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Month in review

Reviews:
Alphabet Rescue by Audrey Wood
The Avenger of Love by Jack Skillingstead
Blaze by Stephen King
The Books of Magic by Neil Gaiman
The Brave Little Toaster by Thomas M. Disch
The Eighth Day of the Week by Marek Hlasko
The Elephants of Style by Bill Walsh
Emiko Superstar by Mariko Tamaki
Father Malachy's Miracle by Bruce Marshall
Free to Be... You and Me by Marlo Thomas
The Graveyard Book by Neil Gaiman
Harold's Fairy Tale by Crockett Johnson
Hunger by Elise Blackwell
Life Expectancy by Dean Koontz
Look at Me by Anita Brookner
Lost by Gregory Maguire
The Miracle Life of Edgar Mint by Randy Udall
Poor Poor Ophelia by Carolyn Weston
Recovering Charles by Jason F. Wright
The Ride by Tom Brandner
Shadow-Below by Robert Reed
The Sneakiest Pirates by Dalton James
Sorcerers of Majipoor by Robert Silverberg
The Spiral Briar by Sean McMullen
The Three Little Fish and the Big Bad Shark by Ken Geist
Through Endangered Eyes by Rachel Allen Dillon
Timepiece by Richard Paul Evans
The Tribes of Bela by Albert E. Cowdrey
The Valley of the Giants by Peter B. Kyne
"A Wild and Wicked Youth" by Ellen Kushner
Without Sin by J. Thomas
Zen Shorts by Jon J. Muth

Ulysses:
Episode 10: The Wandering Rocks: Rosencrantz and Guildenstern Are Dead Episode 11: Sirens: Our Man in Havana
Episode 12: The Cyclops: Pick-a-Little Episode 13: Nausicaä: Petting in the Park
Episode 14: Oxen in the Sun: The Critic in the Cabernet


Miscellaneous:
Susan Vreeland

Previous month

Rating System

5 stars: Completely enjoyable or compelling
4 stars: Good but flawed
3 stars: Average
2 stars: OK
1 star: Did not finish

Reading Challenges

My Kind of Mystery Reading Challenge 2017 February - January 2017-8



Comments for The Ride

The RideThe Ride: 05/18/09

There is an expected flow to time and the powers that be don't like it when the natural order of things is ignored. Thaddeus A. James gets his chance to break the rules of time and space in the form of a red truck last seen in 1965 before a fatal crash outside of a gift shop in a rural North Carolina town. Thus begins The Ride by Tom Brandner, a horror-thriller that crosses time and the realm between the living and the dead.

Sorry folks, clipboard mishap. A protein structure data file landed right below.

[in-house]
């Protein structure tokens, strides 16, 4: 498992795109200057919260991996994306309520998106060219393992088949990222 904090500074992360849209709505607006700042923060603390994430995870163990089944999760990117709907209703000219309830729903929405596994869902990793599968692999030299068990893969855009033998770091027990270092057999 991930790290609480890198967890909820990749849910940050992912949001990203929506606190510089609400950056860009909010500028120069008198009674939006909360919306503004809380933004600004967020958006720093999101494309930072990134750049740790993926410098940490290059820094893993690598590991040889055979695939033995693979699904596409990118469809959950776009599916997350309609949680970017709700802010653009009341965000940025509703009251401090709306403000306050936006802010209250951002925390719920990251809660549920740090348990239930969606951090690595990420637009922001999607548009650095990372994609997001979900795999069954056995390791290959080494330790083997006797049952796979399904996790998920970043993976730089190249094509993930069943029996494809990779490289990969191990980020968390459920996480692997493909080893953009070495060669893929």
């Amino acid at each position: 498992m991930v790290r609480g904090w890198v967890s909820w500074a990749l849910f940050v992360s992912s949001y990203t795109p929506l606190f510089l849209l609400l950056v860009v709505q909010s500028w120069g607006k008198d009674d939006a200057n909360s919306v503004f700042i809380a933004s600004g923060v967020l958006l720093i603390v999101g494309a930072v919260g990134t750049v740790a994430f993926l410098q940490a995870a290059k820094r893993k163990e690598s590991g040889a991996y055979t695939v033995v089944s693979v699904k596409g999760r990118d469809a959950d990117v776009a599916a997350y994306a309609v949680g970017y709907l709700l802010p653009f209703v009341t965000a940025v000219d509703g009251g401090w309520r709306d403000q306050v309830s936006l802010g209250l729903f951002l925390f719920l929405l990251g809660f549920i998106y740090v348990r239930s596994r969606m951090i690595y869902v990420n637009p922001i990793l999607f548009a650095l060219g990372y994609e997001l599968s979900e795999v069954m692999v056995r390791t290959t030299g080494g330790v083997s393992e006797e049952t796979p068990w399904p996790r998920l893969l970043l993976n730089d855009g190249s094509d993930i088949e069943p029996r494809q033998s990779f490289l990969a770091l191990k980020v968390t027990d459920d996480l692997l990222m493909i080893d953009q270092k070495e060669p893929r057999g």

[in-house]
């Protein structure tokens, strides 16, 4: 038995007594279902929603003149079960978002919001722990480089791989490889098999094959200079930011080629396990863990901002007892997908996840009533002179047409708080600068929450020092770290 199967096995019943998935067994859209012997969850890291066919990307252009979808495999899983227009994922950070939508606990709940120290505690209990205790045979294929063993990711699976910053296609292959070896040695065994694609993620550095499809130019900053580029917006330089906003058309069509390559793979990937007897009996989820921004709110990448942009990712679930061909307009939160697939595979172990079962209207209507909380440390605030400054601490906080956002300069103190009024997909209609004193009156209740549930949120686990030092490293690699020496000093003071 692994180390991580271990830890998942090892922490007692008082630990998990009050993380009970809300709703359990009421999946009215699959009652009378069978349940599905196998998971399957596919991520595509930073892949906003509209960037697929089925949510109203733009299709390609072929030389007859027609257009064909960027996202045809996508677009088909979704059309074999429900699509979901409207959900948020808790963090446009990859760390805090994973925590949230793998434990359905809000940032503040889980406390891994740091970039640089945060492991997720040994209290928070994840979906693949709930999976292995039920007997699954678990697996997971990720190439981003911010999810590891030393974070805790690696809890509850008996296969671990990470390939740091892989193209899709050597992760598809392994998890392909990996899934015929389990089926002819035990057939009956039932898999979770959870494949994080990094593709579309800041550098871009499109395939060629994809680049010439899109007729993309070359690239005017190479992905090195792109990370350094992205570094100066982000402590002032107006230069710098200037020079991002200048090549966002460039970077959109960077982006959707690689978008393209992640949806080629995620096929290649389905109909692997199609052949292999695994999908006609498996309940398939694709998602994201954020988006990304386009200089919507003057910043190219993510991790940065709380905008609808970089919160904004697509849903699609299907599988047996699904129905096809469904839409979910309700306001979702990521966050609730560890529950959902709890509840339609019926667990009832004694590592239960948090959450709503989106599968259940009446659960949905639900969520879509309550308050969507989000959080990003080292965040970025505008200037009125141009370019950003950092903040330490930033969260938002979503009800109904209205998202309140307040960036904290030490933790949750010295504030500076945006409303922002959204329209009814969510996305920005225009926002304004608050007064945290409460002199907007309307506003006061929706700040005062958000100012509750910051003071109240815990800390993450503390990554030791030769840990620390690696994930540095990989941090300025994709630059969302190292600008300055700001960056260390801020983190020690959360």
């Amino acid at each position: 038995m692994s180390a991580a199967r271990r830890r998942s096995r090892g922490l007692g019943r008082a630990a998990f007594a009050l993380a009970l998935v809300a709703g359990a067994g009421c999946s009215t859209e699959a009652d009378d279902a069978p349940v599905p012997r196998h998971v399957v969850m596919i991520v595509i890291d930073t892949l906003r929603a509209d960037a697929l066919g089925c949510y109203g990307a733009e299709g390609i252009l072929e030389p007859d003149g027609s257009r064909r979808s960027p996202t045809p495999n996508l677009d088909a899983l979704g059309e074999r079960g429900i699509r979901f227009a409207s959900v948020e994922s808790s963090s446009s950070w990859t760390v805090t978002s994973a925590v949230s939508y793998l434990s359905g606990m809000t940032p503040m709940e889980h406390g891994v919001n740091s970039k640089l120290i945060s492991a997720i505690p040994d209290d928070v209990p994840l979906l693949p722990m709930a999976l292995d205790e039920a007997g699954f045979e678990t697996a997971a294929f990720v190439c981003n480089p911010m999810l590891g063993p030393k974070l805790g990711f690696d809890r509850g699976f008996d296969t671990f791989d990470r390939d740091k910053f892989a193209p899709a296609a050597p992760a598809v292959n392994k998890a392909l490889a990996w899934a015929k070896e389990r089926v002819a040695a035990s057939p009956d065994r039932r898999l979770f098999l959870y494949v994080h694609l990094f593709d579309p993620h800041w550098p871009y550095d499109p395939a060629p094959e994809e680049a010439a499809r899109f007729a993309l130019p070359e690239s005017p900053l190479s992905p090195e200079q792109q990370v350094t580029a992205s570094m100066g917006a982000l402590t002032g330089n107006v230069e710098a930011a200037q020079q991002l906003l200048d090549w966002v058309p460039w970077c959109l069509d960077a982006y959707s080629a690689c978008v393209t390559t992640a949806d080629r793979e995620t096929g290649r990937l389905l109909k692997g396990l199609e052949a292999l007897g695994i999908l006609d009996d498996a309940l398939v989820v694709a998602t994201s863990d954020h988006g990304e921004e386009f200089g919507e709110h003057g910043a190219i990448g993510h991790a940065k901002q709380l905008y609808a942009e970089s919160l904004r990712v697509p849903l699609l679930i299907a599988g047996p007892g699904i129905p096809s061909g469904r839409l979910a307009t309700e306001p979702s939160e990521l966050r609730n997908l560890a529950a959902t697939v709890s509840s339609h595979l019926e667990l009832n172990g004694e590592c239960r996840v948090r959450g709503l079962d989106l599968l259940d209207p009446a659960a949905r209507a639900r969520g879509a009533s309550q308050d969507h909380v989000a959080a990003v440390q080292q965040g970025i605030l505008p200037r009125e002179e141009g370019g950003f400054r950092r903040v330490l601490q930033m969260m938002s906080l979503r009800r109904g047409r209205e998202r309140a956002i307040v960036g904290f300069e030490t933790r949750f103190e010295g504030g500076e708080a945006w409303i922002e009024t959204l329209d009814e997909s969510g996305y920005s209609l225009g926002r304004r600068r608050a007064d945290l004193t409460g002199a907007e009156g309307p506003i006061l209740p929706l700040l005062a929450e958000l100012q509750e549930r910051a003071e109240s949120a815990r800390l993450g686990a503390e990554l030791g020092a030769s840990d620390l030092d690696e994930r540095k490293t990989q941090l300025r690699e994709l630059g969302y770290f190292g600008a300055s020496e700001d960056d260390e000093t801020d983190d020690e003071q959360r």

A well written horror will have a definite sense of place, a setting that can be rendered as normal, abnormal and terrifying. The Ride has this quality, being firmly set in North Carolina along winding blue highways and back roads and later through distorted, sometimes hellish versions of the familiar landscape.

The Ride had me hooked by the first page, a rare thing for a book. It was a combination of classic cars, a creepy setting, time travel and memorable characters. Brandner doesn't fall into the trap of loving his characters too much. If they need to die to forward the story, he kills them. He establishes this fact early, thus building the sense of danger and suspense as Thaddeus and the other major characters being their perilous drag race.

When I first finished the novel, I got so wrapped up in the story that I had high hopes for a sappy ending. I've since then been ruminating over the ending. Though part of me would still have preferred the tight, romantic conclusion, The Ride isn't a romance. It's a horror novel themed around the bittersweet tragedies of life. With that in mind, the conclusion is as it should be.

If you like books like Michael Marshall, Stephen King, H.P. Lovecraft or Daphne Du Maurier and have a thing for fast cars, you'll enjoy The Ride.

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